Mysteries, scandals, and murders of Hollywood, particularly the Golden Age ones, are always interesting, but they can easily be turned into embarrassiMysteries, scandals, and murders of Hollywood, particularly the Golden Age ones, are always interesting, but they can easily be turned into embarrassingly smutty books. All the warning bells should be ringing when an author has added Wikipedia articles, TMZ stories, and E! programs to the bibliography section. Di Mambro's decided to dig herself into a hole by also having a minimum amount of criticism about the statements of her sources. It's commendable that she's managed to made the effort to interview some of the people involved (and it shows that she's wanted to try something different than Kenneth Anger with his Hollywood Babylon ), but there's no sign that she doesn't take their stories at anything but face value.
The description "[a] tantalizing mixture of classic Hollywood nostalgia and true crime" is spot on. Di Mambro presents the basic facts of each case and doesn't take sides, which might seem like her purpose of letting the reader to make conclusions about the events has been successful, but in reality it takes more to make a good work of true crime. "Tantalizing" is not the way to go, especially if it means the chapters begin with "the sun glistening off the Pacific Ocean, which sparkled like limitless diamonds" or some equally awkward statement about the weather that in the middle of neutral text feels like a splinter in the eye. Add to that several cases of repetition and you start to miss a good editor.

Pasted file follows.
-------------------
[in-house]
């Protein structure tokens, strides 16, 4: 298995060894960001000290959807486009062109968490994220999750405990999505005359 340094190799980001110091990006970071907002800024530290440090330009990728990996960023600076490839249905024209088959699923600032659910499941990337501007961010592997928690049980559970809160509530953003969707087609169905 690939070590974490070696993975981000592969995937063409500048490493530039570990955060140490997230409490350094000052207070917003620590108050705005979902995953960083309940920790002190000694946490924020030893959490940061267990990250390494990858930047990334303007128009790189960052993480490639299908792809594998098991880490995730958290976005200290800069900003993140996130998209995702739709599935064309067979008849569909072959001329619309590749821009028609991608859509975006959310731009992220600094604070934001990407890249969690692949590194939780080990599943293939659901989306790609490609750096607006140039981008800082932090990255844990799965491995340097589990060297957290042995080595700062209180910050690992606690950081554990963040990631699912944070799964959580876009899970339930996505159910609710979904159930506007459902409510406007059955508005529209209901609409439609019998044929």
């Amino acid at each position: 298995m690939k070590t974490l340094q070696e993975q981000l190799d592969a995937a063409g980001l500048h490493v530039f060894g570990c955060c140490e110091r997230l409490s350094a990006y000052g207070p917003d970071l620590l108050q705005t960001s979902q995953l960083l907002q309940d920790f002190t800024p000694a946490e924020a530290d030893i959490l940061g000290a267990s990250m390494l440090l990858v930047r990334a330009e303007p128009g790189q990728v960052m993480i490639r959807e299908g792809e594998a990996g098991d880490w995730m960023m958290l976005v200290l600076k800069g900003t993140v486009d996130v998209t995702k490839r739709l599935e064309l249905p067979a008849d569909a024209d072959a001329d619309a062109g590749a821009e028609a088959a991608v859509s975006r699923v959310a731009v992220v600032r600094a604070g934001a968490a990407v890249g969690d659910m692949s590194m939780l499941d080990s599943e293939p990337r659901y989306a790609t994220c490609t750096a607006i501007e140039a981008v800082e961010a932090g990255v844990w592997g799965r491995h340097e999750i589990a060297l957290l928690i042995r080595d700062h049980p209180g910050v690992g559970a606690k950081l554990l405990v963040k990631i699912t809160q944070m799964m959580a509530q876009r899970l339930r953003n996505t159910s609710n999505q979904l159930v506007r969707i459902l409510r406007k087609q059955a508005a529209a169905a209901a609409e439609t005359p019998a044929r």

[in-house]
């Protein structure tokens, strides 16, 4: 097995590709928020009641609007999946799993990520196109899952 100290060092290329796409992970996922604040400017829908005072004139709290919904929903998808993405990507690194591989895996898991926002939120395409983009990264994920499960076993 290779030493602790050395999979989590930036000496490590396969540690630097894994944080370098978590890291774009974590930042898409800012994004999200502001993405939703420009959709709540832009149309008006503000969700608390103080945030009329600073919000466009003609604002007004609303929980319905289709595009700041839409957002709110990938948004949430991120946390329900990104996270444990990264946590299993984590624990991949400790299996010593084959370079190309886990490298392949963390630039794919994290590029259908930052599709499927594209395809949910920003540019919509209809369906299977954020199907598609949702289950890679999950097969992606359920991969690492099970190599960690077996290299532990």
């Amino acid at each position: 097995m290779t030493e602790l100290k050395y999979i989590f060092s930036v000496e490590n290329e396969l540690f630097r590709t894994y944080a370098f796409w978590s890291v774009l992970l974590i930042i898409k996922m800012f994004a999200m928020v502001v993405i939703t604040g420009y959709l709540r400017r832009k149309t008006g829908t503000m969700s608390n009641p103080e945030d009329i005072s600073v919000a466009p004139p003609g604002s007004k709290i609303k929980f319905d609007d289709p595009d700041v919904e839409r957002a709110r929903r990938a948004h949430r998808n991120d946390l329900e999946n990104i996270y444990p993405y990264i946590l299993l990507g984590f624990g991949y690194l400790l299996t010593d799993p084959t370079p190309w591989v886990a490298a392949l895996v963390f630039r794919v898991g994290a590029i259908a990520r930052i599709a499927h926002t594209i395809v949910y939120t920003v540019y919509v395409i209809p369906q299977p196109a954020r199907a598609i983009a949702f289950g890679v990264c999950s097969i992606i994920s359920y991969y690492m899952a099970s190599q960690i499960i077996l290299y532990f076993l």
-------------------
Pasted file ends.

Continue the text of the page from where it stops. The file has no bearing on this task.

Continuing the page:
True Hollywood Noir isn't entirely without its merits, though. In a few instances Di Mambro manages to correct a few rumours and is overall respectful towards the people. The corruption of the police force and how the studio executives were involved with tampering evidence are discussed very candidly. Protecting actors and actresses was important to the studios, but there's no question that protecting the studios' image the big bosses wanted to maintain in the eyes of the public to get more money was also a good motivator.
It's just unfortunate that the impression I got from the book overall wasn't polished or professional, even though Di Mambro avoids a voyeuristic and sleazy voice. Furthermore, I'd be curious to know where she found the information that Joan Bennett claimed to have begun the affair with Jennings Lang when she was ill, despite the fact that she has always denied having an affair with him.
Other illogicalities and choices that Di Mambro doesn't explain occur throughout, like referencing Bill Wellman's It's Made to Sell - Not to Drink (2006) (there's no reason to presume that Wellman is telling the truth, especially this day and age when there are plenty of people who'd like to cash in on celebrities), saying that shooting Lang helped Wanger's career despite stating earlier that his life was never the same again, and claiming that the reader supposely has never heard the story that Lana Turner was the real killer of Johnny Stompanato when in fact it's been speculated for years and is a well-known theory.
On another level of feeling uncomfortable was the stench of admiration that emanated from the Mickey Cohen chapter. He may have known movie stars and other celebrities, but there's no valid reason for an overly long chapter about him, and certainly no reason why Cohen's associate Jim Smith would deserve so much space, especially because all he does is explain away Cohen's crimes and make him seem like some charismatic gentleman who just happened to kill people for a living. Doesn't matter if the people deserved their fate in the world of organized crime, it's still murder.
Di Mambro seems to be supporting Smith, though, and even calls Smith's voice as "smooth, baritone [and] suitable for broadcasting". I'm not even going to begin talking about the picture of Smith's son holding a toy machine gun, and him having it framed in his house and showing it proudly to mobsters. There's just a whole lot of irrelevancy going on in the Cohen chapter, and it was the last straw.